Famous Zurich Collection Claimed to Be Nazi-Looted Art

A man experiences through a 3-D and virtual reality exhibition the story of the Quadriga on the Brandenburg Gate in Berlin, top right, that was taken by Napoleon as loot in 1806, the story of Rembrandt’s Self-Portrait from 1669 which belonged to the Jewish Rathenau family but was confiscated by Nazis during World War II, together with eight other looted objects, at the Mauritshuis Museum in The Hague, Netherlands, in 2023. (AP Photo/Peter Dejong)

A new report has revealed troubling findings within Switzerland’s renowned Bührle Collection, indicating that numerous artworks may have been stolen from Jewish owners during the Holocaust. This investigation has reignited debates about the ethical duties of museums and art collectors in confronting the complex legacy of Nazi-era art theft.

The report, led by German historian Raphael Gross, indicates that many pieces in the Bührle Collection likely originated from Jewish collections looted by the Nazis. Gross concluded that the curators did not sufficiently investigate the provenance of the works.

The Swiss newspaper Neue Zürcher Zeitung claims that Emil Bührle, the collection’s founder, was known for acquiring artworks through dubious means, including buying entire collections from German citizens during the war. Gross stated emphatically, “Without the Jewish collections, or to put it differently, without the persecution of Jews, this collection would never have been created.”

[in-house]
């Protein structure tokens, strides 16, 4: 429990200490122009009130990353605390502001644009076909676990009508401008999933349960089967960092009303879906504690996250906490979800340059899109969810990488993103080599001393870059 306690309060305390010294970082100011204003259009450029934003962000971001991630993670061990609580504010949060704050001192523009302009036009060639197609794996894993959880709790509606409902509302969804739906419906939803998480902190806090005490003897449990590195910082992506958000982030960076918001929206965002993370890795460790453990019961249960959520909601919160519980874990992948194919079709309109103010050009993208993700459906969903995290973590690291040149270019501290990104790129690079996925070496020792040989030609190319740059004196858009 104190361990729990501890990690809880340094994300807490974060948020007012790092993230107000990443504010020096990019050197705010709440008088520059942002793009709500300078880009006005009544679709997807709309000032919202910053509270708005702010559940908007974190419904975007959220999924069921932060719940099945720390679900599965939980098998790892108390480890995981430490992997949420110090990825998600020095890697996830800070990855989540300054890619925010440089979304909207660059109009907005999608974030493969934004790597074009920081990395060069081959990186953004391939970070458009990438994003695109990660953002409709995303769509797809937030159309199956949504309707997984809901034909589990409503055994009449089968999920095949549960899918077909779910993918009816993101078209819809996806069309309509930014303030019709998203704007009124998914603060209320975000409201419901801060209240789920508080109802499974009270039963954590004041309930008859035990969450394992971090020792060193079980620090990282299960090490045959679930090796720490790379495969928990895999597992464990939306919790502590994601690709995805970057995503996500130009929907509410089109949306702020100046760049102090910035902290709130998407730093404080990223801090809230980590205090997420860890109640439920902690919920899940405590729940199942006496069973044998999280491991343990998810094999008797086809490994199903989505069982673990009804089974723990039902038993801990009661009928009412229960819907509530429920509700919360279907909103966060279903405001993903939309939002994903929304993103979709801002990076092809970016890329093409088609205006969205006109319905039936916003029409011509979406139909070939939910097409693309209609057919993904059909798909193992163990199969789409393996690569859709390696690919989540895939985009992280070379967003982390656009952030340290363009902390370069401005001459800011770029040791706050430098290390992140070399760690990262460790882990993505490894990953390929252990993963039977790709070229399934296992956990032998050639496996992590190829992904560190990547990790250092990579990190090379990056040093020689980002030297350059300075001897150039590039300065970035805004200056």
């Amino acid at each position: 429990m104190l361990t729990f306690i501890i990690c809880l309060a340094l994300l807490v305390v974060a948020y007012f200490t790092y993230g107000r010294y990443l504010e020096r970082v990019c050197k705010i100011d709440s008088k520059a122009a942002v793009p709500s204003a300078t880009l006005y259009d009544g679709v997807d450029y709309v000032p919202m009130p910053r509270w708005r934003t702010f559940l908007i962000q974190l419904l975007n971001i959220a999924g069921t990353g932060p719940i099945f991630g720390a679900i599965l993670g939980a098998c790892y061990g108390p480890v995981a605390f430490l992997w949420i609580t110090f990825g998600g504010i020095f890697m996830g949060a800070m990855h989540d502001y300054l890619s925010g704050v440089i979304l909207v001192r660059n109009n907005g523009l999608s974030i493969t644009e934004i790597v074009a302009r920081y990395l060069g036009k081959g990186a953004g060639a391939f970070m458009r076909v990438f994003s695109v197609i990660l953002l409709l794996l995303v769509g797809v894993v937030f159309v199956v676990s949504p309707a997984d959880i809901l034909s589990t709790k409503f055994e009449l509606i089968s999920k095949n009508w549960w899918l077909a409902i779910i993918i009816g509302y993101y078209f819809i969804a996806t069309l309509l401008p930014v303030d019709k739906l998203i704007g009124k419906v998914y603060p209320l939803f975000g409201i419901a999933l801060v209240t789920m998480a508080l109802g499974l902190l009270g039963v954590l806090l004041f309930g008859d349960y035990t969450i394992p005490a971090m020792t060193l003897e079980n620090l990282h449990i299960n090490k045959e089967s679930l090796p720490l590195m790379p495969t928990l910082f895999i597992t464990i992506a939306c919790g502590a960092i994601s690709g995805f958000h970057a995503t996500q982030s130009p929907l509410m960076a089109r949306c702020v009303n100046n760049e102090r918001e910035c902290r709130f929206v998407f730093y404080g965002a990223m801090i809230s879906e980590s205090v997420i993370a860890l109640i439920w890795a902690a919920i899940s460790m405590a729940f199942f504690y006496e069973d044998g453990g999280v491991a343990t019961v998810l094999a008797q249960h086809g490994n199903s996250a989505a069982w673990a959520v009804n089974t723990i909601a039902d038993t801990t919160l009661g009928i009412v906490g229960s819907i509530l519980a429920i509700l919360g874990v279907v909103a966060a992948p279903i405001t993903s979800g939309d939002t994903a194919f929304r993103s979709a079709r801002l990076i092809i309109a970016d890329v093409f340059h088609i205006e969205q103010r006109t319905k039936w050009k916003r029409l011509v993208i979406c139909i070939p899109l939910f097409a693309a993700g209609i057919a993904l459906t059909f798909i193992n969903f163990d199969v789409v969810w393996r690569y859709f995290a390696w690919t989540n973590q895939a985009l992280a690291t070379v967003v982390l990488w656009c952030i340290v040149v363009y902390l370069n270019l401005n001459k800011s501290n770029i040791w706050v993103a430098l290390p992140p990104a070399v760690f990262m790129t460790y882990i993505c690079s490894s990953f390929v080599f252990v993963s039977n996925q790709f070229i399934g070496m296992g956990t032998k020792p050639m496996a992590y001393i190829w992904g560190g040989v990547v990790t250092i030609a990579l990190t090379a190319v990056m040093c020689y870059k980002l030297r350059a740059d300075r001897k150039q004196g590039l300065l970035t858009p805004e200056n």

The report details how industrialist Emil Bührle built his wealth by selling arms to Nazi Germany and exploiting forced labor from concentration camp detainees. From 1936 to 1956, Bührle amassed his art collection, which includes about 600 works by famous artists. This period coincided with a time when the art market was flooded with pieces stolen from Jewish collectors or sold under duress at significantly reduced prices.

Gideon Taylor, President of the World Jewish Restitution Organization (WJRO), called for action in light of these findings. “We urge other institutions to follow Zurich’s example and adopt the working methods on looted art that we published in March in collaboration with the US State Department,” Taylor said.

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